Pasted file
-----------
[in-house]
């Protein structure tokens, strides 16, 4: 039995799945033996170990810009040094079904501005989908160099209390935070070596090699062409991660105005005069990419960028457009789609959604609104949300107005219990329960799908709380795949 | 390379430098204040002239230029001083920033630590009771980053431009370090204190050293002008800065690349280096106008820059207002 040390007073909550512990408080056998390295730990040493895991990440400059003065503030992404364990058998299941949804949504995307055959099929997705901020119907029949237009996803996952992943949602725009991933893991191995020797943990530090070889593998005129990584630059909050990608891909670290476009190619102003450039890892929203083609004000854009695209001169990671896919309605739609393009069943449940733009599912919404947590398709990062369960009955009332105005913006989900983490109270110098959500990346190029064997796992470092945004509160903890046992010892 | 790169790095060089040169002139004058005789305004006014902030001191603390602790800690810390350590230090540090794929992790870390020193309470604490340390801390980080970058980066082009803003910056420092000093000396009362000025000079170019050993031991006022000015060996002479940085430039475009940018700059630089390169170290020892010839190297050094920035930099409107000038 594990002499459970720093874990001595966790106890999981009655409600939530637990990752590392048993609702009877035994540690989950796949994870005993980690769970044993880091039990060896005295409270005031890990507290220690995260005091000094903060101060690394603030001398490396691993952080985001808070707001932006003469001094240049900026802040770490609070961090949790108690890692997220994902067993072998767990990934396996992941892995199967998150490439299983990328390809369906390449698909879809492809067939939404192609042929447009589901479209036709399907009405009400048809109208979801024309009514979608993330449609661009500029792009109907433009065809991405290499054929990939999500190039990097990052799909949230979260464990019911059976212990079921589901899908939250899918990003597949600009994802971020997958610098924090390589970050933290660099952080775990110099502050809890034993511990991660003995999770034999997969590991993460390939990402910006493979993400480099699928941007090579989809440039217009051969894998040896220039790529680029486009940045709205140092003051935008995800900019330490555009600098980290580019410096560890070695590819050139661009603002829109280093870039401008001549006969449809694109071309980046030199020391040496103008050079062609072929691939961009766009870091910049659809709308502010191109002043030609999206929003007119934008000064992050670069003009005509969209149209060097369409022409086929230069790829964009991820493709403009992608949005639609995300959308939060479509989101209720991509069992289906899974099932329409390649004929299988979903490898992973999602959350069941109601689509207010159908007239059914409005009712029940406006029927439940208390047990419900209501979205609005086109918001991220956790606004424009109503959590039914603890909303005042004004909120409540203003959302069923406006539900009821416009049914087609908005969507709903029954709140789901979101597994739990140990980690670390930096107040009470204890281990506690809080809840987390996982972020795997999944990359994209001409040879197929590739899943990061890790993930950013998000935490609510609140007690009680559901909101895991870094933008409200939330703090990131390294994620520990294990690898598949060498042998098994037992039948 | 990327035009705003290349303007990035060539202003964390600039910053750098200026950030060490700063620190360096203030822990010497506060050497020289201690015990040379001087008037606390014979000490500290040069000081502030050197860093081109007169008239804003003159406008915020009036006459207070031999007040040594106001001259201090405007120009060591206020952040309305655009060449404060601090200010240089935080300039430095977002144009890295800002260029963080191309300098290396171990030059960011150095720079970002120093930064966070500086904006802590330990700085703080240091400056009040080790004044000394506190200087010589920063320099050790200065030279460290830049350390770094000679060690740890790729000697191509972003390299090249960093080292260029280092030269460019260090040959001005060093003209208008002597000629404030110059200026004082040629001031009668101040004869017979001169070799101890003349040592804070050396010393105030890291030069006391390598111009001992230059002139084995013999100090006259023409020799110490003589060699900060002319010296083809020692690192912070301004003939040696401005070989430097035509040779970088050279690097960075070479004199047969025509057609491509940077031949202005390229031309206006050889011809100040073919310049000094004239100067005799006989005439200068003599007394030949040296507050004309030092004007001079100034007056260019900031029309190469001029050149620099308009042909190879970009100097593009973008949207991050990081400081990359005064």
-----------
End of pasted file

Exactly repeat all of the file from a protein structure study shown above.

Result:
[in-house]
């Protein structure tokens, strides 16, 4: 039995799945033996170990810009040094079904501005989908160099209390935070070596090699062409991660105005005069990419960028457009789609959604609104949300107005219990329960799908709380795949 | 390379430098204040002239230029001083920033630590009771980053431009370090204190050293002008800065690349280096106008820059207002 040390007073909550512990408080056998390295730990040493895991990440400059003065503030992404364990058998299941949804949504995307055959099929997705901020119907029949237009996803996952992943949602725009991933893991191995020797943990530090070889593998005129990584630059909050990608891909670290476009190619102003450039890892929203083609004000854009695209001169990671896919309605739609393009069943449940733009599912919404947590398709990062369960009955009332105005913006989900983490109270110098959500990346190029064997796992470092945004509160903890046992010892 | 790169790095060089040169002139004058005789305004006014902030001191603390602790800690810390350590230090540090794929992790870390020193309470604490340390801390980080970058980066082009803003910056420092000093000396009362000025000079170019050993031991006022000015060996002479940085430039475009940018700059630089390169170290020892010839190297050094920035930099409107000038 594990002499459970720093874990001595966790106890999981009655409600939530637990990752590392048993609702009877035994540690989950796949994870005993980690769970044993880091039990060896005295409270005031890990507290220690995260005091000094903060101060690394603030001398490396691993952080985001808070707001932006003469001094240049900026802040770490609070961090949790108690890692997220994902067993072998767990990934396996992941892995199967998150490439299983990328390809369906390449698909879809492809067939939404192609042929447009589901479209036709399907009405009400048809109208979801024309009514979608993330449609661009500029792009109907433009065809991405290499054929990939999500190039990097990052799909949230979260464990019911059976212990079921589901899908939250899918990003597949600009994802971020997958610098924090390589970050933290660099952080775990110099502050809890034993511990991660003995999770034999997969590991993460390939990402910006493979993400480099699928941007090579989809440039217009051969894998040896220039790529680029486009940045709205140092003051935008995800900019330490555009600098980290580019410096560890070695590819050139661009603002829109280093870039401008001549006969449809694109071309980046030199020391040496103008050079062609072929691939961009766009870091910049659809709308502010191109002043030609999206929003007119934008000064992050670069003009005509969209149209060097369409022409086929230069790829964009991820493709403009992608949005639609995300959308939060479509989101209720991509069992289906899974099932329409390649004929299988979903490898992973999602959350069941109601689509207010159908007239059914409005009712029940406006029927439940208390047990419900209501979205609005086109918001991220956790606004424009109503959590039914603890909303005042004004909120409540203003959302069923406006539900009821416009049914087609908005969507709903029954709140789901979101597994739990140990980690670390930096107040009470204890281990506690809080809840987390996982972020795997999944990359994209001409040879197929590739899943990061890790993930950013998000935490609510609140007690009680559901909101895991870094933008409200939330703090990131390294994620520990294990690898598949060498042998098994037992039948 | 990327035009705003290349303007990035060539202003964390600039910053750098200026950030060490700063620190360096203030822990010497506060050497020289201690015990040379001087008037606390014979000490500290040069000081502030050197860093081109007169008239804003003159406008915020009036006459207070031999007040040594106001001259201090405007120009060591206020952040309305655009060449404060601090200010240089935080300039430095977002144009890295800002260029963080191309300098290396171990030059960011150095720079970002120093930064966070500086904006802590330990700085703080240091400056009040080790004044000394506190200087010589920063320099050790200065030279460290830049350390770094000679060690740890790729000697191509972003390299090249960093080292260029280092030269460019260090040959001005060093003209208008002597000629404030110059200026004082040629001031009668101040004869017979001169070799101890003349040592804070050396010393105030890291030069006391390598111009001992230059002139084995013999100090006259023409020799110490003589060699900060002319010296083809020692690192912070301004003939040696401005070989430097035509040779970088050279690097960075070479004199047969025509057609491509940077031949202005390229031309206006050889011809100040073919310049000094004239100067005799006989005439200068003599007394030949040296507050004309030092004007001079100034007056260019900031029309190469001029050149620099308009042909190879970009100097593009973008949207991050990081400081990359005064």